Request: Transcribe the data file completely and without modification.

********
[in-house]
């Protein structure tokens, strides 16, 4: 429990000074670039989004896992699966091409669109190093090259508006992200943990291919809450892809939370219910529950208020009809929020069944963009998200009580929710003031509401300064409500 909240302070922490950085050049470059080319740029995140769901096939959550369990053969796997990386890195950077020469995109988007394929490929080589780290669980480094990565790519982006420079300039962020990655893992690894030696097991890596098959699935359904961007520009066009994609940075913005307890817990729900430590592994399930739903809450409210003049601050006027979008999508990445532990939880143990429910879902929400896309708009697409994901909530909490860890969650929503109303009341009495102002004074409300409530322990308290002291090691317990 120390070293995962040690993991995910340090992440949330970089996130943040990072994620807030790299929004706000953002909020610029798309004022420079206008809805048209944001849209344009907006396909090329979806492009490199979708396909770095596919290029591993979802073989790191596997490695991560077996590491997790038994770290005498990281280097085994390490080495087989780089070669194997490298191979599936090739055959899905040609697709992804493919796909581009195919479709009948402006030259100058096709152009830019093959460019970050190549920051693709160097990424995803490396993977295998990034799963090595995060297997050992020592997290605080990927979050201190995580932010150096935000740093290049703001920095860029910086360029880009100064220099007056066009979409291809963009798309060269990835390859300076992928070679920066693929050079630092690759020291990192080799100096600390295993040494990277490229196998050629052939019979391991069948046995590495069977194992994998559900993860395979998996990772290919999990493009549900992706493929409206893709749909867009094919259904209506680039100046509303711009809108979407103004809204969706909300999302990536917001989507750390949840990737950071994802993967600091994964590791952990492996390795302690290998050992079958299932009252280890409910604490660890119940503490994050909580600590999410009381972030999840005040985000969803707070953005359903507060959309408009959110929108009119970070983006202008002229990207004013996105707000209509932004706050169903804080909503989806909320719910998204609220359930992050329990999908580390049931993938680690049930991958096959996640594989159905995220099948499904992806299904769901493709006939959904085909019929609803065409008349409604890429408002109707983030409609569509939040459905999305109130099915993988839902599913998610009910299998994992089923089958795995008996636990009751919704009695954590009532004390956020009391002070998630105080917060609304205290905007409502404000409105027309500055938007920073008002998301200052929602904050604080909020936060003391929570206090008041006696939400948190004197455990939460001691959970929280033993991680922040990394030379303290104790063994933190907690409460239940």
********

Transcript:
[in-house]
């Protein structure tokens, strides 16, 4: 429990000074670039989004896992699966091409669109190093090259508006992200943990291919809450892809939370219910529950208020009809929020069944963009998200009580929710003031509401300064409500 909240302070922490950085050049470059080319740029995140769901096939959550369990053969796997990386890195950077020469995109988007394929490929080589780290669980480094990565790519982006420079300039962020990655893992690894030696097991890596098959699935359904961007520009066009994609940075913005307890817990729900430590592994399930739903809450409210003049601050006027979008999508990445532990939880143990429910879902929400896309708009697409994901909530909490860890969650929503109303009341009495102002004074409300409530322990308290002291090691317990 120390070293995962040690993991995910340090992440949330970089996130943040990072994620807030790299929004706000953002909020610029798309004022420079206008809805048209944001849209344009907006396909090329979806492009490199979708396909770095596919290029591993979802073989790191596997490695991560077996590491997790038994770290005498990281280097085994390490080495087989780089070669194997490298191979599936090739055959899905040609697709992804493919796909581009195919479709009948402006030259100058096709152009830019093959460019970050190549920051693709160097990424995803490396993977295998990034799963090595995060297997050992020592997290605080990927979050201190995580932010150096935000740093290049703001920095860029910086360029880009100064220099007056066009979409291809963009798309060269990835390859300076992928070679920066693929050079630092690759020291990192080799100096600390295993040494990277490229196998050629052939019979391991069948046995590495069977194992994998559900993860395979998996990772290919999990493009549900992706493929409206893709749909867009094919259904209506680039100046509303711009809108979407103004809204969706909300999302990536917001989507750390949840990737950071994802993967600091994964590791952990492996390795302690290998050992079958299932009252280890409910604490660890119940503490994050909580600590999410009381972030999840005040985000969803707070953005359903507060959309408009959110929108009119970070983006202008002229990207004013996105707000209509932004706050169903804080909503989806909320719910998204609220359930992050329990999908580390049931993938680690049930991958096959996640594989159905995220099948499904992806299904769901493709006939959904085909019929609803065409008349409604890429408002109707983030409609569509939040459905999305109130099915993988839902599913998610009910299998994992089923089958795995008996636990009751919704009695954590009532004390956020009391002070998630105080917060609304205290905007409502404000409105027309500055938007920073008002998301200052929602904050604080909020936060003391929570206090008041006696939400948190004197455990939460001691959970929280033993991680922040990394030379303290104790063994933190907690409460239940």